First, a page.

No decision has yet been made on the future of the HSE’s air ambulance service which is nearing the end of its 12-month trial.
The pilot Emergency Aeromedical Service (EAS), operated by the Air Corps in support of the National Ambulance Service (NAS), was launched on June 4th last.
An Augusta Westland AW139 helicopter (Medevac 112), along with its Air Corps and HSE crews, is based at Custume Barracks in Athlone.
The trial service was established following agreement between the Ministers for Health and Defence through a memorandum of understanding (MoU).
The pilot was established to determine the level and type of dedicated EAS service, if any, might be needed to support the ambulance service.
It allows ambulance paramedics who respond to emergency calls to request air ambulance support if they think it's required. All such requests are handled at the National Aeromedical Co-ordination Centre based at Tullamore in Co Offaly.
The crews of Medevac 112 have completed more than 260 missions since the scheme was launched.
The Irish Coast Guard has carried out in excess of 40 missions on behalf of the EAS because it was better placed to respond in terms of location and flying times.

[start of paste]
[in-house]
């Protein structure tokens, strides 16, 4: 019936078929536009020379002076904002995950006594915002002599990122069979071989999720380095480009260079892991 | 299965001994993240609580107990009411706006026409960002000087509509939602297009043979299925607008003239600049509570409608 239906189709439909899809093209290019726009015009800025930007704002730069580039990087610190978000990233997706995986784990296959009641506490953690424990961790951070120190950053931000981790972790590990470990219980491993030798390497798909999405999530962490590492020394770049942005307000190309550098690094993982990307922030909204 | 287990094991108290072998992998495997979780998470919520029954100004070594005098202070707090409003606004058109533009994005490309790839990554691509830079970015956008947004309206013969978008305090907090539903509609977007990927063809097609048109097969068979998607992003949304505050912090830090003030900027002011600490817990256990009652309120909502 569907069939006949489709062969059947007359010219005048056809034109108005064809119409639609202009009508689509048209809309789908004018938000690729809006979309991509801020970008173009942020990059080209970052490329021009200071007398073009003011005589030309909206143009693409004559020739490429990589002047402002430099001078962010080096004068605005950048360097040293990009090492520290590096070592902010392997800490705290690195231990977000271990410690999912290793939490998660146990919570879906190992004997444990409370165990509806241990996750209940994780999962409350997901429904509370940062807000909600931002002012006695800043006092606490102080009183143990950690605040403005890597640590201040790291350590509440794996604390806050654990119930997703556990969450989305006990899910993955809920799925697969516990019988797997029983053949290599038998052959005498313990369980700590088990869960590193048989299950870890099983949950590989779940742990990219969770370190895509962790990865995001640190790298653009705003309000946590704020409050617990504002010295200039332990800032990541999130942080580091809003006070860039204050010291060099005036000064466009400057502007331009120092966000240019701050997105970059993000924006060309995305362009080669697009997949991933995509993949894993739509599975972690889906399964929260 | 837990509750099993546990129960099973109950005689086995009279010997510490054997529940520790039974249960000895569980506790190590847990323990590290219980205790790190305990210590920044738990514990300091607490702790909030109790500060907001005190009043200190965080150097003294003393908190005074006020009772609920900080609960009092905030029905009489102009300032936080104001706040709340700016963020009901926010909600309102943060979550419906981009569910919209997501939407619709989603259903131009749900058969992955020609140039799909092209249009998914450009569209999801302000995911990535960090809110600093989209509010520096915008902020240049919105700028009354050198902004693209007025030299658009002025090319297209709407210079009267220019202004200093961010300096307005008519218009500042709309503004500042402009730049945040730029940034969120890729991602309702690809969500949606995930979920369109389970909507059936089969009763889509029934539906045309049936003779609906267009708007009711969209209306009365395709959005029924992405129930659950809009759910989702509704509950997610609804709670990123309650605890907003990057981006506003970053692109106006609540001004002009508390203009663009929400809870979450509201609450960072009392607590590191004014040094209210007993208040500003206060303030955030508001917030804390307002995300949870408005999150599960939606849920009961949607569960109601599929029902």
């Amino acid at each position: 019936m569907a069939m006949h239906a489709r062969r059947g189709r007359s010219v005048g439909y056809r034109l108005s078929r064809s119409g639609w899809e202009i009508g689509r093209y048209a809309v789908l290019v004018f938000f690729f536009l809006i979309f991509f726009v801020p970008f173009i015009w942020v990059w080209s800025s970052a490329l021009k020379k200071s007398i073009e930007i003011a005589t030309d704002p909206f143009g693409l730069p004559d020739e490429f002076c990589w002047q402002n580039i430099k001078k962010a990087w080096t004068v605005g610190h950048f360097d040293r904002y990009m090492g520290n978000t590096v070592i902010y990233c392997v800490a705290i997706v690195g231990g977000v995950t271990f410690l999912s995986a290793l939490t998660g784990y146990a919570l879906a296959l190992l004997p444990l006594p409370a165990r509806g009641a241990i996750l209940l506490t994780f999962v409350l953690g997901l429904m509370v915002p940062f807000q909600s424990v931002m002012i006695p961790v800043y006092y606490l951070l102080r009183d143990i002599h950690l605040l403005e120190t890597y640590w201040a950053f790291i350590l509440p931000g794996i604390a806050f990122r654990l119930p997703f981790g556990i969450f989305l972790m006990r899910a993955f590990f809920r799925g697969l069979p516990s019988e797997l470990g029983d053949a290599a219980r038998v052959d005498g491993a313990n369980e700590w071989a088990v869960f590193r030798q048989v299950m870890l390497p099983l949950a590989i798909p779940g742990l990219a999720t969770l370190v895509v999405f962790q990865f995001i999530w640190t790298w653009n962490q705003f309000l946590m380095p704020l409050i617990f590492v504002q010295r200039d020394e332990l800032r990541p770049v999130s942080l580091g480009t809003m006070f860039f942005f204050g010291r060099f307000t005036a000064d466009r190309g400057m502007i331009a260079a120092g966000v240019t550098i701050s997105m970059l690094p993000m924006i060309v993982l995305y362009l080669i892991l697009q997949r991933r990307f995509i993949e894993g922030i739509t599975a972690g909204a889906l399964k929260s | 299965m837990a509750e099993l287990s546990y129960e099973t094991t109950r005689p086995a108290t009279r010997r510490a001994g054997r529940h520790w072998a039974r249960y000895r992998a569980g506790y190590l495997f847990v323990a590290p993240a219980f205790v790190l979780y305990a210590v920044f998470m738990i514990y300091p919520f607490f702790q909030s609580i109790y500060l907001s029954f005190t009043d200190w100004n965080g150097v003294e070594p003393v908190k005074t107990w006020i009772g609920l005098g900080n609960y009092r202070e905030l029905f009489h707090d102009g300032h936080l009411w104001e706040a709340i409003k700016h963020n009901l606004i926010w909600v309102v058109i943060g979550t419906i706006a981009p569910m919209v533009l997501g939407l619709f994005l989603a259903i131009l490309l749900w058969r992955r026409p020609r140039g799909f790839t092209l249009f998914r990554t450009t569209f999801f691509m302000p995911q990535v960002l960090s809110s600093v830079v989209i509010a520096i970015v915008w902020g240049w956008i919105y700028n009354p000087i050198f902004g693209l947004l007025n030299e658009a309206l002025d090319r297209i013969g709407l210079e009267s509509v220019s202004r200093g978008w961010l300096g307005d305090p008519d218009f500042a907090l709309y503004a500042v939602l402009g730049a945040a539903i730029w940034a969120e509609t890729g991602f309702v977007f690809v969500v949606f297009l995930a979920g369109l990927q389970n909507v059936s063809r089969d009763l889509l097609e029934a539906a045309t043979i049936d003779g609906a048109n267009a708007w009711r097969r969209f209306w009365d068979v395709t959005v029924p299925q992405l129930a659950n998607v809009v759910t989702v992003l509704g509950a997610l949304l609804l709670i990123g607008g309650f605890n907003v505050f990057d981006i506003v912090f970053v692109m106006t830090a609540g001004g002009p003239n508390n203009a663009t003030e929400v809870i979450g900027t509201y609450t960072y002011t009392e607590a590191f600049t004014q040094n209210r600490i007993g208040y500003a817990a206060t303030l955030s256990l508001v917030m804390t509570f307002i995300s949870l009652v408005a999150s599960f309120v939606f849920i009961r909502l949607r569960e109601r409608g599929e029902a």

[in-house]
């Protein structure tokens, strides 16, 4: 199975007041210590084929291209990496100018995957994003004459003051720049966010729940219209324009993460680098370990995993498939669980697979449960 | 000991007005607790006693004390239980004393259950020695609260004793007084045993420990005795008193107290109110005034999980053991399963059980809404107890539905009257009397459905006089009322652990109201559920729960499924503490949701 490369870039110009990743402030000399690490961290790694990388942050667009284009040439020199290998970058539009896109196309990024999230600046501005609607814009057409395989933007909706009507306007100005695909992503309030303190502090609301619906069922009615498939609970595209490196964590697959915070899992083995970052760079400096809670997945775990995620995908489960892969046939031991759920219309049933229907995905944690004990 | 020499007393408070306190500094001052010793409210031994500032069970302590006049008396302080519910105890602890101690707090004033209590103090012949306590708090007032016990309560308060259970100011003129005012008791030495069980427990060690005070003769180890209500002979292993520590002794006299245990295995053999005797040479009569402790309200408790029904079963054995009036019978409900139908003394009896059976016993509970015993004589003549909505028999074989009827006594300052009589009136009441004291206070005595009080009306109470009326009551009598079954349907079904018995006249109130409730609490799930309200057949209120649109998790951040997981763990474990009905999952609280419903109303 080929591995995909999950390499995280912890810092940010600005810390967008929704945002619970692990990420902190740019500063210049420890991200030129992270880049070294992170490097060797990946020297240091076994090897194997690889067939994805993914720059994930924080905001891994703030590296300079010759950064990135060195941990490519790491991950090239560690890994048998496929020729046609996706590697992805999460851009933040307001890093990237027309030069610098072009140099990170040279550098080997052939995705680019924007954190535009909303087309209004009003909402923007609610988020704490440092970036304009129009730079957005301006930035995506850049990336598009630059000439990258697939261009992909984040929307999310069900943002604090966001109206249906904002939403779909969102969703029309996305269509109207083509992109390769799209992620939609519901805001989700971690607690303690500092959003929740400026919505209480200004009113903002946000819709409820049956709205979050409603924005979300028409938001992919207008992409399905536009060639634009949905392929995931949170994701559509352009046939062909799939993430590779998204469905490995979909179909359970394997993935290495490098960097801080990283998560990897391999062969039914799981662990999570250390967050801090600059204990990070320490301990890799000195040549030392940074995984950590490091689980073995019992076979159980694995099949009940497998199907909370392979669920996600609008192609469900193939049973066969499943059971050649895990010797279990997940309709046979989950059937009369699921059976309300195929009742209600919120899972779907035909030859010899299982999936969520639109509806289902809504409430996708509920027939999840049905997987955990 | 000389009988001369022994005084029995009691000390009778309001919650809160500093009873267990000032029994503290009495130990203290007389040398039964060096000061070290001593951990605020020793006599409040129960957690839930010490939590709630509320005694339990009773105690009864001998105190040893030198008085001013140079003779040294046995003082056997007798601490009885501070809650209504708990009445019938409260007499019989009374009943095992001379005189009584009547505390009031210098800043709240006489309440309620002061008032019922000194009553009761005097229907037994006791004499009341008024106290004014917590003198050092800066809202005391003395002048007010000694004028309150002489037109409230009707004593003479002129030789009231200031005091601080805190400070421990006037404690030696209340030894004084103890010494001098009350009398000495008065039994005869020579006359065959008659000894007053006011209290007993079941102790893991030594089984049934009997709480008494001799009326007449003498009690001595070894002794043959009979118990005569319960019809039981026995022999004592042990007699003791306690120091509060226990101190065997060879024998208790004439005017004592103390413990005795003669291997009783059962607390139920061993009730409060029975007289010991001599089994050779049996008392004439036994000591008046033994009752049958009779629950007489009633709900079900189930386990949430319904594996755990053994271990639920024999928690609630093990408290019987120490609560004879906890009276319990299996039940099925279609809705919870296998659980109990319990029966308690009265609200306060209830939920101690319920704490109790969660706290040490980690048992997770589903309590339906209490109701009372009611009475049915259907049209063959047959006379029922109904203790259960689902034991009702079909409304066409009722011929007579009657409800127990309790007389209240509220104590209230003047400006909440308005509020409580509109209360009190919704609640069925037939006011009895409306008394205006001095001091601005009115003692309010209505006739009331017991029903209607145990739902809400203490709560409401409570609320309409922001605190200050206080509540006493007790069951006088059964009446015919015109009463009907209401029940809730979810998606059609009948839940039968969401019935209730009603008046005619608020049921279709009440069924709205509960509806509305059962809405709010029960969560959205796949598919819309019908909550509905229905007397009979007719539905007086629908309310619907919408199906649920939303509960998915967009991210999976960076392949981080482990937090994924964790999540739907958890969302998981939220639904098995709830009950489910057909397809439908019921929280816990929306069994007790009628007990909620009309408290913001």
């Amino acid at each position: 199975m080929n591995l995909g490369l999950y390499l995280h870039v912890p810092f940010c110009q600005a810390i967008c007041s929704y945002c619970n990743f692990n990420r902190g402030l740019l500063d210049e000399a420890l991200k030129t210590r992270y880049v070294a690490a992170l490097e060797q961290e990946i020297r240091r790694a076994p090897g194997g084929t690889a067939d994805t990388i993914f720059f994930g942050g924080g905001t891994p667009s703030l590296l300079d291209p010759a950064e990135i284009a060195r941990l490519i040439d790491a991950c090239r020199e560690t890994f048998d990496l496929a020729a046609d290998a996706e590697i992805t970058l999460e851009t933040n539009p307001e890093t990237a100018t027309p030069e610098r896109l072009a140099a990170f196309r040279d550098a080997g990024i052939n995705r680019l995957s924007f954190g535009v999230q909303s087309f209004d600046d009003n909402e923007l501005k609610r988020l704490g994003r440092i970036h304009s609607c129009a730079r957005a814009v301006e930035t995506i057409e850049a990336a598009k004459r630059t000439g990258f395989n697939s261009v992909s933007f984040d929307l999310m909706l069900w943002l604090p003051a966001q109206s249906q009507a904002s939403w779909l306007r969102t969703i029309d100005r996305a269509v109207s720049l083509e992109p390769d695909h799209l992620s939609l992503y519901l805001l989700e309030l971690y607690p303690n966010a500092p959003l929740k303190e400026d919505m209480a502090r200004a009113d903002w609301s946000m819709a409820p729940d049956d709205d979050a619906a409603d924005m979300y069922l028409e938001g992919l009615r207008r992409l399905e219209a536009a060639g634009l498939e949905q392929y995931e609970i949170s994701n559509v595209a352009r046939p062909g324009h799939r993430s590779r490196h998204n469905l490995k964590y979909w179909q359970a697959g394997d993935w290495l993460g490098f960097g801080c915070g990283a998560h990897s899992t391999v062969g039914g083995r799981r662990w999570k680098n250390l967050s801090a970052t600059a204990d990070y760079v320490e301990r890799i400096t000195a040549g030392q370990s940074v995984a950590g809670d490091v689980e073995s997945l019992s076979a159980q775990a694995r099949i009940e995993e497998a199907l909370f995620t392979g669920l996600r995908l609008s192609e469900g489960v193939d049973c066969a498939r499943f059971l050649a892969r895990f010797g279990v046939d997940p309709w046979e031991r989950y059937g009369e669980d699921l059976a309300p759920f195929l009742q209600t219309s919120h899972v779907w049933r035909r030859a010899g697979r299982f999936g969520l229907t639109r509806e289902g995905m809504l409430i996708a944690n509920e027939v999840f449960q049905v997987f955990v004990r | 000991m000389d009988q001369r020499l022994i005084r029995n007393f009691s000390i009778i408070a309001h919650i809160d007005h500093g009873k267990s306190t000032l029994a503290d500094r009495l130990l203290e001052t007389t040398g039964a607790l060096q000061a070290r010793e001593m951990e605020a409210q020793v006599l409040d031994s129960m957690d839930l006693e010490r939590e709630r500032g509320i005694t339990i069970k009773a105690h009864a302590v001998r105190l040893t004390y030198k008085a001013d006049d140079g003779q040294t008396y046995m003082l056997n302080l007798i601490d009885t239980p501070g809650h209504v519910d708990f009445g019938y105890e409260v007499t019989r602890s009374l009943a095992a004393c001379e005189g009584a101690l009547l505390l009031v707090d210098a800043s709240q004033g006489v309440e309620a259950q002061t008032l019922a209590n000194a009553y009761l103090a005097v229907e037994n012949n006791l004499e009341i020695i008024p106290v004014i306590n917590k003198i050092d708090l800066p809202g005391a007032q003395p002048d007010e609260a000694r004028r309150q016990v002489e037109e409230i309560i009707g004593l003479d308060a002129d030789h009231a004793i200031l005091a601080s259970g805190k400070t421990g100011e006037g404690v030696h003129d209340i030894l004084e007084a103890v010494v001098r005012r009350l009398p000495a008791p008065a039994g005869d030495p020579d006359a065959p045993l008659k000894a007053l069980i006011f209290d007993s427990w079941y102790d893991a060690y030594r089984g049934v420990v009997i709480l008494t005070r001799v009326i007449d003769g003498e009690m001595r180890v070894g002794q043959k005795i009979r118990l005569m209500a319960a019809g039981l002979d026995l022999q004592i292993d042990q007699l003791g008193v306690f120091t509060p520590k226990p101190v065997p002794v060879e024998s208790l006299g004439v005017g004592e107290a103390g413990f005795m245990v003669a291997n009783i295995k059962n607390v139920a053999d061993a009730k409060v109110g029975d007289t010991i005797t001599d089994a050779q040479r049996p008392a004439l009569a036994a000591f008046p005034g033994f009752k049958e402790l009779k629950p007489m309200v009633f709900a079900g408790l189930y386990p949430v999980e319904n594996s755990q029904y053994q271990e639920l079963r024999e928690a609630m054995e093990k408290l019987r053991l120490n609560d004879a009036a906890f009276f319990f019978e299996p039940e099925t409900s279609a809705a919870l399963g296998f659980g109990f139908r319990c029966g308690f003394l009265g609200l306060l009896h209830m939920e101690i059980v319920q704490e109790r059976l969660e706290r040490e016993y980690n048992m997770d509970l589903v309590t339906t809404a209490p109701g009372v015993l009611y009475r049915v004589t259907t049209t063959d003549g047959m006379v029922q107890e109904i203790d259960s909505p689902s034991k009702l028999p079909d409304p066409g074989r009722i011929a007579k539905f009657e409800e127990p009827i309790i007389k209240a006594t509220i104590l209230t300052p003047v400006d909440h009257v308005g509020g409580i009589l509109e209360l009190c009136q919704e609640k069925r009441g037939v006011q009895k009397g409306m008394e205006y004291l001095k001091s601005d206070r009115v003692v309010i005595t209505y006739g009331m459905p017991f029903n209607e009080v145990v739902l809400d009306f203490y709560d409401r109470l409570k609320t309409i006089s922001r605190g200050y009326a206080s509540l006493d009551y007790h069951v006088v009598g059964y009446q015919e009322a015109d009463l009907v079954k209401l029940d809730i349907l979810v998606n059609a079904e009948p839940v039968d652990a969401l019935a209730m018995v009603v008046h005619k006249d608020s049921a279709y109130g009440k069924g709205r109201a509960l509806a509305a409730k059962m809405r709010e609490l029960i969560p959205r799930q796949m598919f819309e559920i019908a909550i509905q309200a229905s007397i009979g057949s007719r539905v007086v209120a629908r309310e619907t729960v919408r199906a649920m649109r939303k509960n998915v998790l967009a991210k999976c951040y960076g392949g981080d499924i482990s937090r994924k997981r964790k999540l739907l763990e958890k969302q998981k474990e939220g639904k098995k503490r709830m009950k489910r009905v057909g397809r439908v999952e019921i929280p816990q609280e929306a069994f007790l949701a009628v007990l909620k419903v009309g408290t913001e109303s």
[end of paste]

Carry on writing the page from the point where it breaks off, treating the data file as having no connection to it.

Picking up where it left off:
A Department of Health spokeswoman said: "The MoU requires a full evaluation of the pilot to be initiated three months before the end of the trial period.
“This review is nearing completion and a report will be submitted to the Minister for Health shortly.”
Cardiac-related incidents, including heart attacks, accounted for 43 per cent of all calls while 17 per cent involved medical issues such as strokes, seizures and diabetes. Industrial and agricultural accidents and other trauma incidents made up 19 per cent of all calls to date while 8 per cent were to serious road traffic collisions.